Someone in a tip-of-the-tongue state will invariably writhe about as if in some physical discomfort. “I know it, I know it, hang on …” they will say. Finger snapping and glances to the ceiling might follow, before a final grunt of frustrated submission – “No, it’s gone”.
Psychologists studying this phenomenon say it occurs when there is a disconnect between a word’s concept and it’s lexical representation. A successful utterance requires these two steps are bridged, but in the tip-of-the-tongue state, only the concept is activated (and possibly a letter or two) while the complete translation into letters and sounds fails. What’s more, new research shows the very act of being in this state makes it more likely that it will recur.
Maria D’Angelo and Karin Humphreys provoked their participants into experiencing tip-of-the-tongue states by presenting them with the definitions for rare words (e.g. “What do you call an instrument for performing calculations by sliding beads along rods or grooves?”). Sometimes the students knew the word straight-off, other times they said they simply didn’t know, but occasionally – and these were the important trials – they said they definitely knew the word, but couldn’t quite spit it out.
The researchers quickly (after 10 or 30 seconds) put the students out of this last, uncomfortable tip-of-the-tongue state by telling them the answer. However, a key finding was that being in a tip-of-the-tongue state for a particular word on one occasion increased the likelihood of being in that state again for the same word on later re-testing, whether that second test came 5 mins, 48 hours or one week later (thus replicating and extending previous research by the same lab). This recurrence is despite the fact of having been told the word after the initial tip-of-the-tongue state.
This suggests the state involves an unhelpful learning process. Imagine a hiker who is lost en route to his destination – this is your brain trying to find the path between word concept and letters and sounds. The findings suggest that walking the wrong route once actually makes it more likely you’ll get lost again as you unintentionally come to learn the wrong way to your destination.
Consistent with this account, spending more time deliberately but unsuccessfully attempting to resolve a tip-of-the-tongue state made it even more likely that it will recur (but note, contrary to the researchers’ prior work, this time this effect was only found when participants put a lot of unsuccessful effort into resolving the tip-of-the-tongue state).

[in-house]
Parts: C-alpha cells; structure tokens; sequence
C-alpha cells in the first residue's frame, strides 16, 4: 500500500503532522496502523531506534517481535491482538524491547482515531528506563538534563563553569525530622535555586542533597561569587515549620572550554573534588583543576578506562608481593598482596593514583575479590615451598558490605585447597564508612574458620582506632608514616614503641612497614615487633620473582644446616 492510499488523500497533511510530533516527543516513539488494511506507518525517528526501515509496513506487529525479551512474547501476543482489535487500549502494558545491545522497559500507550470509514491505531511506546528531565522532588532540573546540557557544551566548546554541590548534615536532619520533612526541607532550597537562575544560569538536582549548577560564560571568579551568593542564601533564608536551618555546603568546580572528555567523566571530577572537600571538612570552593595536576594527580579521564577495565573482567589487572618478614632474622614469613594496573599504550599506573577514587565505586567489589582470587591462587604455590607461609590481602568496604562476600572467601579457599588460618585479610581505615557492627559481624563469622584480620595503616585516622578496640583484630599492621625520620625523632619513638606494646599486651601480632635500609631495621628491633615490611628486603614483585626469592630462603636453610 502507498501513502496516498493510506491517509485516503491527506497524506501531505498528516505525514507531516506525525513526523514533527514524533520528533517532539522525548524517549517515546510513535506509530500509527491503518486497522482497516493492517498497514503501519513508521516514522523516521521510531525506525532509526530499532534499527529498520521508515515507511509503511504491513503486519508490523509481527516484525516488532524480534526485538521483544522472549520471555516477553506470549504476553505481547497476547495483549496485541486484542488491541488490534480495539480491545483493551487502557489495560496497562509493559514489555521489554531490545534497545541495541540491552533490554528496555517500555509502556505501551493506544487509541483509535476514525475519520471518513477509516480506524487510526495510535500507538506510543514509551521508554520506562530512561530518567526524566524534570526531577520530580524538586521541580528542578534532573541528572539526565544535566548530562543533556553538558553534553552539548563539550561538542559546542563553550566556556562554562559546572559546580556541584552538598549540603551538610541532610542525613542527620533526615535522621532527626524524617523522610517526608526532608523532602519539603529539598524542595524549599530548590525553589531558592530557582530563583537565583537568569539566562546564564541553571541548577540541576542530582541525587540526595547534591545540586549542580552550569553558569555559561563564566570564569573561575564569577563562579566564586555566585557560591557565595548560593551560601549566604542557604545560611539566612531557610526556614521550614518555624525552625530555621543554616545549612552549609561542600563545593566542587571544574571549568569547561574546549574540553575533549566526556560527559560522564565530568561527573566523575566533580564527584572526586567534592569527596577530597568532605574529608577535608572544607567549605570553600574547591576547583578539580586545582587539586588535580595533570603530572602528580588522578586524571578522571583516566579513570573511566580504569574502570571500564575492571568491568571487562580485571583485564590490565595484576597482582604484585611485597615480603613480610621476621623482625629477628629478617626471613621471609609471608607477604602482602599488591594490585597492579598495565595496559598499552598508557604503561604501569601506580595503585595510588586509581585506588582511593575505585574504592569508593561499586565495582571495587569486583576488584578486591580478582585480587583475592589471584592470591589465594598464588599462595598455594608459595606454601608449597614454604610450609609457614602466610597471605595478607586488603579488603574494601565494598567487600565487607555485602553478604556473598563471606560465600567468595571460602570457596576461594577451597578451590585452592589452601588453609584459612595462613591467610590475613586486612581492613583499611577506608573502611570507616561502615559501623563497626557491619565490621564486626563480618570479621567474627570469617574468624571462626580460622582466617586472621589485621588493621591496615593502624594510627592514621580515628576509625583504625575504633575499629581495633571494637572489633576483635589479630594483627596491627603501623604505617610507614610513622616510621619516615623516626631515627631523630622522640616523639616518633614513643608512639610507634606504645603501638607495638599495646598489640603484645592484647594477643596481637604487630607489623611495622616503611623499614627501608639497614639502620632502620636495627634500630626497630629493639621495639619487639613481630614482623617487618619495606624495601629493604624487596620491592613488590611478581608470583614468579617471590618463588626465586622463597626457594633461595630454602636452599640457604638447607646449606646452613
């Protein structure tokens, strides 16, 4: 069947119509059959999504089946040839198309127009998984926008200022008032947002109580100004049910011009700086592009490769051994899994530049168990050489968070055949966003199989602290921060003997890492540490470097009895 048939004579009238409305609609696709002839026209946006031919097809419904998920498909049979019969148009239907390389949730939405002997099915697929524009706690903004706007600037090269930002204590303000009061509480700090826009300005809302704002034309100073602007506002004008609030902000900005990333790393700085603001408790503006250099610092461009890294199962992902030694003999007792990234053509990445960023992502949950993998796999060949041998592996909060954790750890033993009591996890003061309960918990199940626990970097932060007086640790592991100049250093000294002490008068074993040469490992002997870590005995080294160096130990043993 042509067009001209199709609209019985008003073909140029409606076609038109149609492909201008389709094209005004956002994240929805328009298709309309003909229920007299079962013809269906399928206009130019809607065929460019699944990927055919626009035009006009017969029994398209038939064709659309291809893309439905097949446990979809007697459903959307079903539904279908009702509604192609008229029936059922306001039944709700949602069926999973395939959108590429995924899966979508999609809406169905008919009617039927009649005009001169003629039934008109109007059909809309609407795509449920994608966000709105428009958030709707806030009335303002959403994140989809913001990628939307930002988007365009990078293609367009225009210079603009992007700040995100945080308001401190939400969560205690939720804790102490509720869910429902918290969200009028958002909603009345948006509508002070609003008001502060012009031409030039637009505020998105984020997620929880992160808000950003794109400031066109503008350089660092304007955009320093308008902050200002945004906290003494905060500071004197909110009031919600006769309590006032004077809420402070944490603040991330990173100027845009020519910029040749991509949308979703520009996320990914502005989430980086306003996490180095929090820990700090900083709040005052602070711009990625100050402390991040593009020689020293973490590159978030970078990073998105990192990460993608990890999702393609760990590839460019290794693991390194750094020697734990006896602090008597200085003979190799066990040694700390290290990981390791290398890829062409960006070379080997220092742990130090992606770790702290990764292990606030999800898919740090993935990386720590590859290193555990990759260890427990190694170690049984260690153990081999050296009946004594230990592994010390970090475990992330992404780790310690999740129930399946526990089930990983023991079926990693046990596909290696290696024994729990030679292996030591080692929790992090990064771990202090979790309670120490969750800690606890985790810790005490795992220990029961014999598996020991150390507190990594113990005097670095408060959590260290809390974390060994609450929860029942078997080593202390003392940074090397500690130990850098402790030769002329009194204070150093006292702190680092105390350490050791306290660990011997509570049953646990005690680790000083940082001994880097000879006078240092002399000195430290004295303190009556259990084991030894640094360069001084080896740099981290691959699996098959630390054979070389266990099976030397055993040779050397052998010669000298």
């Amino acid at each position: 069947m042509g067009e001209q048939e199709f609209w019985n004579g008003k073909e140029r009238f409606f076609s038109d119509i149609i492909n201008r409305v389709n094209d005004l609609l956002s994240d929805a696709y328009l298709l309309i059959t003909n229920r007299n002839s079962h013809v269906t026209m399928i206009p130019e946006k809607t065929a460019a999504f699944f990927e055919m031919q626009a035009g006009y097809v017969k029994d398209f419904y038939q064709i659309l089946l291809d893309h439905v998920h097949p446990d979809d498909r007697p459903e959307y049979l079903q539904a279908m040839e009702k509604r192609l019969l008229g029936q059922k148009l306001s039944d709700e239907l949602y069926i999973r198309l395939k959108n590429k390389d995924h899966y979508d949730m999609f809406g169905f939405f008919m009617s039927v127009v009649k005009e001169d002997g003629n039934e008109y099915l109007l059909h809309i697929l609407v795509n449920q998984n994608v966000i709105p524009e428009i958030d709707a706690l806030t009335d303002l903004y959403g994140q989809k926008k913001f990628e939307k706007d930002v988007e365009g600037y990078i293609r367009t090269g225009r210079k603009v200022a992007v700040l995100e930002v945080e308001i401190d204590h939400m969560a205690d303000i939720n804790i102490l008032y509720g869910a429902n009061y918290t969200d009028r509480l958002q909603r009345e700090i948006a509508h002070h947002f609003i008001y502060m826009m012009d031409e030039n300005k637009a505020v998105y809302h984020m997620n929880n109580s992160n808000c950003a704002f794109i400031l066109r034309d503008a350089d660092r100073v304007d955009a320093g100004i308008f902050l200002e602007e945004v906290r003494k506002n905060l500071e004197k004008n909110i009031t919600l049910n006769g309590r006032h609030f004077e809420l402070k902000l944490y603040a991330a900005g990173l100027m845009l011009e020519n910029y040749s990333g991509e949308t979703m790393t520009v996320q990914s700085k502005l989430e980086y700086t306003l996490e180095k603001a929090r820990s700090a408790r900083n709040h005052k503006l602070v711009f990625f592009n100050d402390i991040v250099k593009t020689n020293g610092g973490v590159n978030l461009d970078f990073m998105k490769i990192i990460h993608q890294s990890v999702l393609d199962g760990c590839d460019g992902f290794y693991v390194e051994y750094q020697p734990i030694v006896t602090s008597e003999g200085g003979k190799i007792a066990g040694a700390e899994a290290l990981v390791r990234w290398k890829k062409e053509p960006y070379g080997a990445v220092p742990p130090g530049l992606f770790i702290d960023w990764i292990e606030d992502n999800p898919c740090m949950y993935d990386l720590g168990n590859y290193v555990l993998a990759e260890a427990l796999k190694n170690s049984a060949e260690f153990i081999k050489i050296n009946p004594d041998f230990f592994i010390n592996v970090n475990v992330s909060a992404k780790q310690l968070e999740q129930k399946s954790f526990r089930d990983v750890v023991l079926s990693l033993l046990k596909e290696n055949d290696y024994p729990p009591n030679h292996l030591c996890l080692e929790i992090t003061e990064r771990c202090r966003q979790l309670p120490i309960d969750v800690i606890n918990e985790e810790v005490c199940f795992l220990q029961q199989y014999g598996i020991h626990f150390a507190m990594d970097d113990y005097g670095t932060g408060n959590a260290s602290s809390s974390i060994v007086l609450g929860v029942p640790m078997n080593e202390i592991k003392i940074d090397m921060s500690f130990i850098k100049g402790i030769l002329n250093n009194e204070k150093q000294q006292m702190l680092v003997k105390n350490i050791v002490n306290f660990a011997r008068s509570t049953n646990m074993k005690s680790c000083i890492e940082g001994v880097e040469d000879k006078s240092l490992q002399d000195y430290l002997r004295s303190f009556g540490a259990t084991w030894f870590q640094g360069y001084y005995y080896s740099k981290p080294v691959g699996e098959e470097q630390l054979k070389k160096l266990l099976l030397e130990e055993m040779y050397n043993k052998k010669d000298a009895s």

In real life, this means that if you’re hopping about in a frustrated tip-of-the-tongue state and I tell you the word you’re hunting for, I won’t have done you any favours – next time you need that word, you’re likely to get stuck again. The researchers believe this is because although I’ve told you the word, you haven’t arrived at it through your own word-searching processes. To follow the hiking analogy, it’s a bit like I’ve picked you up by car and fast-tracked you to your destination – by doing so, I will have done nothing to teach you the correct route.
So, is there anything you can do to help a person in a tip-of-the-tongue state? A clue comes from the fact that when the students in these experiments spontaneously resolved a tip-of-the-tongue state (i.e. they finally managed to find the word before the researchers told it to them), they were subsequently far less likely to get stuck again. Such spontaneous resolutions suggest that the word-search process has managed to resolve itself and when this happens, the correct concept-word connection is usually remembered. This is like the lost hiker managing to find his own way to the destination and remembering the route for future use.
The way to help someone in a tip-of-the-tongue state, then, is to nudge them towards a spontaneous resolution. When the researchers helped their student participants resolve a tip-of-tongue state by giving them the first few letters of the solution, this prevented the state from recurring on later testing. Point the hiker in the right direction and if he finds the right way himself, he will remember the correct route in future. This nicely complements an established phenomenon from research on word learning known as the generation effect: that is, generating words from clues (such as a word stem) leads to better memory for those words than being told them whole.
“These findings may have potential applications for both educational, and therapeutic settings, in which a student or a patient with neurological damage is trying to retrieve a difficult item,” the researchers concluded.
D’Angelo, M., & Humphreys, K. (2015). Tip-of-the-tongue states reoccur because of implicit learning, but resolving them helps Cognition, 142, 166-190 DOI: 10.1016/j.cognition.2015.05.019
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